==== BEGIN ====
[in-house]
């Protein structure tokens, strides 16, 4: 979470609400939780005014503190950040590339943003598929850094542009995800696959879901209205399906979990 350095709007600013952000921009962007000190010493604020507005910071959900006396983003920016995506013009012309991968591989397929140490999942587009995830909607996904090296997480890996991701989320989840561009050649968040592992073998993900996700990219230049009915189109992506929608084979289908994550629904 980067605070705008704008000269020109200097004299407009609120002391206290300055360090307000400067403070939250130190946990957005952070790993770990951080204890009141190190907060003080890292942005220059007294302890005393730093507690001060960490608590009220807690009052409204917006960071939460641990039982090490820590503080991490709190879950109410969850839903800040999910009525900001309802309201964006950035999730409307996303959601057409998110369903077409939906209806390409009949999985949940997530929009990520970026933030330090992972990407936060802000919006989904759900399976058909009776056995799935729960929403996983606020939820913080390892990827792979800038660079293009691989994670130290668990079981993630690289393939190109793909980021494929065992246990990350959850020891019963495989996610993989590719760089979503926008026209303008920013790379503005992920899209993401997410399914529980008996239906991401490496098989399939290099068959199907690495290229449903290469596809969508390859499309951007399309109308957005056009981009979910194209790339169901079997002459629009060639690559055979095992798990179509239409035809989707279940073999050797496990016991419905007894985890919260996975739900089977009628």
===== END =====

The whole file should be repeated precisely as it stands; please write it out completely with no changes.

[in-house]
């Protein structure tokens, strides 16, 4: 979470609400939780005014503190950040590339943003598929850094542009995800696959879901209205399906979990 350095709007600013952000921009962007000190010493604020507005910071959900006396983003920016995506013009012309991968591989397929140490999942587009995830909607996904090296997480890996991701989320989840561009050649968040592992073998993900996700990219230049009915189109992506929608084979289908994550629904 980067605070705008704008000269020109200097004299407009609120002391206290300055360090307000400067403070939250130190946990957005952070790993770990951080204890009141190190907060003080890292942005220059007294302890005393730093507690001060960490608590009220807690009052409204917006960071939460641990039982090490820590503080991490709190879950109410969850839903800040999910009525900001309802309201964006950035999730409307996303959601057409998110369903077409939906209806390409009949999985949940997530929009990520970026933030330090992972990407936060802000919006989904759900399976058909009776056995799935729960929403996983606020939820913080390892990827792979800038660079293009691989994670130290668990079981993630690289393939190109793909980021494929065992246990990350959850020891019963495989996610993989590719760089979503926008026209303008920013790379503005992920899209993401997410399914529980008996239906991401490496098989399939290099068959199907690495290229449903290469596809969508390859499309951007399309109308957005056009981009979910194209790339169901079997002459629009060639690559055979095992798990179509239409035809989707279940073999050797496990016991419905007894985890919260996975739900089977009628």